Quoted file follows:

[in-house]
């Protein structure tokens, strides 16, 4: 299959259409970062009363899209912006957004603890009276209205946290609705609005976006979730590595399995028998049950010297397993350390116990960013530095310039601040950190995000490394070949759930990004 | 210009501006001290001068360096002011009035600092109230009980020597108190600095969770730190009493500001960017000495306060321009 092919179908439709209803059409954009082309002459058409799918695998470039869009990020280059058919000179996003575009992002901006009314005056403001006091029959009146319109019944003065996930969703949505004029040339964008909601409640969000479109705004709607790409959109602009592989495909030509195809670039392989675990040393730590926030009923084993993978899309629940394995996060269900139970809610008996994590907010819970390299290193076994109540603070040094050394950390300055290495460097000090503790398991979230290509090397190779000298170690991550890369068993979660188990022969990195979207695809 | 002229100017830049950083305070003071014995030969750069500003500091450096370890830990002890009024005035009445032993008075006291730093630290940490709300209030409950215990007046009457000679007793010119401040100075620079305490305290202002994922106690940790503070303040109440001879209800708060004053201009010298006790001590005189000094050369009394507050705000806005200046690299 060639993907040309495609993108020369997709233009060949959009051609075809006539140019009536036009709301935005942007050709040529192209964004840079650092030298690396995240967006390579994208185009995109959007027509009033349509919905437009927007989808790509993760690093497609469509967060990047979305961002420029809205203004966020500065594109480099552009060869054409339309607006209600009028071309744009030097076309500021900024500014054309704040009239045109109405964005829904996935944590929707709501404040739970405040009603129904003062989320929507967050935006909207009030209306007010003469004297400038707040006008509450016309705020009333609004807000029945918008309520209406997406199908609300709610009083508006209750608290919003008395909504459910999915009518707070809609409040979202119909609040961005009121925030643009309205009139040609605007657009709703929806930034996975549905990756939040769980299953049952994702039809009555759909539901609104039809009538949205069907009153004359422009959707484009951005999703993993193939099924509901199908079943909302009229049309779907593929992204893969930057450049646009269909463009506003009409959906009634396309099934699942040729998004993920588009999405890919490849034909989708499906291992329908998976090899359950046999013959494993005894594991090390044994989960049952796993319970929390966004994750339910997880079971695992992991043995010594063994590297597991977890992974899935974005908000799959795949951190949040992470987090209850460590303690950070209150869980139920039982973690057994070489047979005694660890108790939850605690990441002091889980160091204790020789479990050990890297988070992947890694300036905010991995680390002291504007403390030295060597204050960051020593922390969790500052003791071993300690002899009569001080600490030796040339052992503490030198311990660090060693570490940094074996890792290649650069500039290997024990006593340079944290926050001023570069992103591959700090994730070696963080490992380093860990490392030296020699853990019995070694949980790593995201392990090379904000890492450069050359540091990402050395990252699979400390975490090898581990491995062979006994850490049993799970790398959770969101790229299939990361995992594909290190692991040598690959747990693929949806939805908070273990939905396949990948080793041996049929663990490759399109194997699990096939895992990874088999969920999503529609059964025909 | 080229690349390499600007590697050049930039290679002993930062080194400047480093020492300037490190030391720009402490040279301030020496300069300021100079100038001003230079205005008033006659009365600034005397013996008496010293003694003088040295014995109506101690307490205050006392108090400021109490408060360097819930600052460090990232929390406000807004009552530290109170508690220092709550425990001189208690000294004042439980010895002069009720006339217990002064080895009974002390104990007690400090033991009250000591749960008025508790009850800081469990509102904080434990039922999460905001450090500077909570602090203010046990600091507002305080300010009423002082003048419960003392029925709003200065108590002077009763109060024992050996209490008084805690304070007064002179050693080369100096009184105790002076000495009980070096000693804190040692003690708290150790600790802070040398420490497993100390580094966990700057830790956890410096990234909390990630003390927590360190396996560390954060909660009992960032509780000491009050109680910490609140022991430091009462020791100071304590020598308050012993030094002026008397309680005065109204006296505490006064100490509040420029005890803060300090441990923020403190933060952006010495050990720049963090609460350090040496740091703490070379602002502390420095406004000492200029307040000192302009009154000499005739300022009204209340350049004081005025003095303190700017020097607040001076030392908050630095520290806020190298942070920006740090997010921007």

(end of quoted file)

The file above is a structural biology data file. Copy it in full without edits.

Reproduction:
[in-house]
């Protein structure tokens, strides 16, 4: 299959259409970062009363899209912006957004603890009276209205946290609705609005976006979730590595399995028998049950010297397993350390116990960013530095310039601040950190995000490394070949759930990004 | 210009501006001290001068360096002011009035600092109230009980020597108190600095969770730190009493500001960017000495306060321009 092919179908439709209803059409954009082309002459058409799918695998470039869009990020280059058919000179996003575009992002901006009314005056403001006091029959009146319109019944003065996930969703949505004029040339964008909601409640969000479109705004709607790409959109602009592989495909030509195809670039392989675990040393730590926030009923084993993978899309629940394995996060269900139970809610008996994590907010819970390299290193076994109540603070040094050394950390300055290495460097000090503790398991979230290509090397190779000298170690991550890369068993979660188990022969990195979207695809 | 002229100017830049950083305070003071014995030969750069500003500091450096370890830990002890009024005035009445032993008075006291730093630290940490709300209030409950215990007046009457000679007793010119401040100075620079305490305290202002994922106690940790503070303040109440001879209800708060004053201009010298006790001590005189000094050369009394507050705000806005200046690299 060639993907040309495609993108020369997709233009060949959009051609075809006539140019009536036009709301935005942007050709040529192209964004840079650092030298690396995240967006390579994208185009995109959007027509009033349509919905437009927007989808790509993760690093497609469509967060990047979305961002420029809205203004966020500065594109480099552009060869054409339309607006209600009028071309744009030097076309500021900024500014054309704040009239045109109405964005829904996935944590929707709501404040739970405040009603129904003062989320929507967050935006909207009030209306007010003469004297400038707040006008509450016309705020009333609004807000029945918008309520209406997406199908609300709610009083508006209750608290919003008395909504459910999915009518707070809609409040979202119909609040961005009121925030643009309205009139040609605007657009709703929806930034996975549905990756939040769980299953049952994702039809009555759909539901609104039809009538949205069907009153004359422009959707484009951005999703993993193939099924509901199908079943909302009229049309779907593929992204893969930057450049646009269909463009506003009409959906009634396309099934699942040729998004993920588009999405890919490849034909989708499906291992329908998976090899359950046999013959494993005894594991090390044994989960049952796993319970929390966004994750339910997880079971695992992991043995010594063994590297597991977890992974899935974005908000799959795949951190949040992470987090209850460590303690950070209150869980139920039982973690057994070489047979005694660890108790939850605690990441002091889980160091204790020789479990050990890297988070992947890694300036905010991995680390002291504007403390030295060597204050960051020593922390969790500052003791071993300690002899009569001080600490030796040339052992503490030198311990660090060693570490940094074996890792290649650069500039290997024990006593340079944290926050001023570069992103591959700090994730070696963080490992380093860990490392030296020699853990019995070694949980790593995201392990090379904000890492450069050359540091990402050395990252699979400390975490090898581990491995062979006994850490049993799970790398959770969101790229299939990361995992594909290190692991040598690959747990693929949806939805908070273990939905396949990948080793041996049929663990490759399109194997699990096939895992990874088999969920999503529609059964025909 | 080229690349390499600007590697050049930039290679002993930062080194400047480093020492300037490190030391720009402490040279301030020496300069300021100079100038001003230079205005008033006659009365600034005397013996008496010293003694003088040295014995109506101690307490205050006392108090400021109490408060360097819930600052460090990232929390406000807004009552530290109170508690220092709550425990001189208690000294004042439980010895002069009720006339217990002064080895009974002390104990007690400090033991009250000591749960008025508790009850800081469990509102904080434990039922999460905001450090500077909570602090203010046990600091507002305080300010009423002082003048419960003392029925709003200065108590002077009763109060024992050996209490008084805690304070007064002179050693080369100096009184105790002076000495009980070096000693804190040692003690708290150790600790802070040398420490497993100390580094966990700057830790956890410096990234909390990630003390927590360190396996560390954060909660009992960032509780000491009050109680910490609140022991430091009462020791100071304590020598308050012993030094002026008397309680005065109204006296505490006064100490509040420029005890803060300090441990923020403190933060952006010495050990720049963090609460350090040496740091703490070379602002502390420095406004000492200029307040000192302009009154000499005739300022009204209340350049004081005025003095303190700017020097607040001076030392908050630095520290806020190298942070920006740090997010921007």